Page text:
The book of Job contains many clues that indicate the man himself lived long before Moses. This may not seem important at first, but the passage holding my attention is all the more intriguing because of this fact. Moses received the Moral, Civil and Ceremonial laws of God while on Mount Sinai, long after Job lived and died. Just hang on to that thought.
A quick survey so we have the passage in context (it is a long book):
- Chapters 1-2 give us the setting and circumstance of Job
- Chapter 3, Job speaks.
- Chapter 4-5, Eliphaz speaks (one of his friends who come to visit).
- Chapters 6-7, Job answers Eliphaz.
- Chapter 8, Bildad (another friend) answers Job.
- Chapters 9-10, Job answers Bildad.
- Chapter 11, Zophar (another friend) answers Job.
- Chapters 12-13, Job responds to Zophar.
- Chapters 14-15, Eliphaz responds to Job.
- Chapters 16-17, Job answers Eliphaz.
- Chapter 18, Bildad responds to Job.
- Chapter 19, Job responds to Bildad.
- Chapter 20, Zophar answers Job.
- Chapter 21, Job answers Zophar.
- Chapter 22, Eliphaz responds.
- Chapters 23-24, Job replies.
- Chapter 25, Bildad answers Job.
- Chapters 26-31, Job answers Bildad.
- Chapters 32-37, Elihu (yet another friend) speaks up.
- Chapters 38-41, The LORD answers Job.
- Chapter 42, Job answers and is restored.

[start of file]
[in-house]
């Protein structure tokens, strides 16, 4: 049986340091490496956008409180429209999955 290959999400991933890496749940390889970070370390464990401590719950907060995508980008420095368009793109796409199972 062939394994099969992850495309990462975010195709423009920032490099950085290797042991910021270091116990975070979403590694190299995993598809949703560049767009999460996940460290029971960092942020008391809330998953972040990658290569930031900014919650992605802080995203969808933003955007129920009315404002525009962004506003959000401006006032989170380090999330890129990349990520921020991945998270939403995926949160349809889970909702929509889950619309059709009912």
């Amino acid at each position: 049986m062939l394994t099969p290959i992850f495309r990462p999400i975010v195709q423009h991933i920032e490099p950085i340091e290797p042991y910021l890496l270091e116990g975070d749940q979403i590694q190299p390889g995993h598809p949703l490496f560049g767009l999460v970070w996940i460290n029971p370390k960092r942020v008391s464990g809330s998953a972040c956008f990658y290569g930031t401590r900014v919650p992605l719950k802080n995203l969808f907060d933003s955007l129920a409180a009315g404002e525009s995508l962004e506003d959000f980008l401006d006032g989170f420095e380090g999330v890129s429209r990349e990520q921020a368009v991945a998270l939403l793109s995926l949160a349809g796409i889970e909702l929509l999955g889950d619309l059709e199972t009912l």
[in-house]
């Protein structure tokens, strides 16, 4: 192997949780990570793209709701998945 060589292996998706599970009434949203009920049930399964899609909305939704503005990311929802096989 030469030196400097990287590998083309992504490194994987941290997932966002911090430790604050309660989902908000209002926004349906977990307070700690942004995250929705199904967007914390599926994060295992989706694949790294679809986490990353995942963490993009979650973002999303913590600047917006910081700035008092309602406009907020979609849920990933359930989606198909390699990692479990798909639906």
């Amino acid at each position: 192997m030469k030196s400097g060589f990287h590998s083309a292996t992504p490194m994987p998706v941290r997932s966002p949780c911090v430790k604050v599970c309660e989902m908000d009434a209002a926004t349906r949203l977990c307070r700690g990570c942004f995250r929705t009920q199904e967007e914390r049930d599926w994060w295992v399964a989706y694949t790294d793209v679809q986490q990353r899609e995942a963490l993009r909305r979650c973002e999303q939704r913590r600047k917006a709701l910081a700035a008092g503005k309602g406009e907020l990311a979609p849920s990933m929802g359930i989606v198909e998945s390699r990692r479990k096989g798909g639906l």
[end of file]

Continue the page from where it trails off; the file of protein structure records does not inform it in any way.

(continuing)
Many of us are familiar with the first verse of Chapter 31, “I have made a covenant with my eyes; how then could I gaze at a virgin?” This actually comes at the tail end of Job’s answer to Bildad, which includes a prayer to God for help (chapter 30). Despite all that has happened to him and all that he is lost, there can be a temptation to find a quick-fix kind of comfort.
Consider what happened to Jacob and his response when the news came that Joseph had been killed (Genesis 37). Truth was, Joseph was not killed but was sold into slavery—Jacob had been deceived by Judah, another of his sons, and was made to think Joseph had been killed. Notice Genesis 37:35, “Then all his sons and daughters arose to comfort him, but he refused to be comforted.” There was no end to his mourning!
Contrast what happened to Judah in the very next chapter (Genesis 38). Judah not only lost two sons to death, but lost his wife to death also. Notice that he did not mourn his losses the way his father Jacob did. Instead, he went to visit some friends and sought out a woman outside of marriage!
Perhaps Job had this scene in mind when he was thinking about what was going on in his life: he lost seven sons and three daughters, 7000 sheep, 3000 camels, 500 oxen, 500 female donkeys, all his servants. Then his body was covered in sickness. His wife? Apparently she survived and turned against him (Job 1:7-9).
Wouldn’t it be nice for a man to get a little pampering at the end of a hard day? A little fantasy, some “me” time, something to tickle the fancy? A little “release” . . .
Job is not going to do it, and there is a reason. Actually, there are two reasons and the first is because of a promise that he made to himself, and he is a man of integrity (no matter what his wife says—and where is she, anyway?). The other reason is more important because it has eternal significance, and we will visit that in the next post.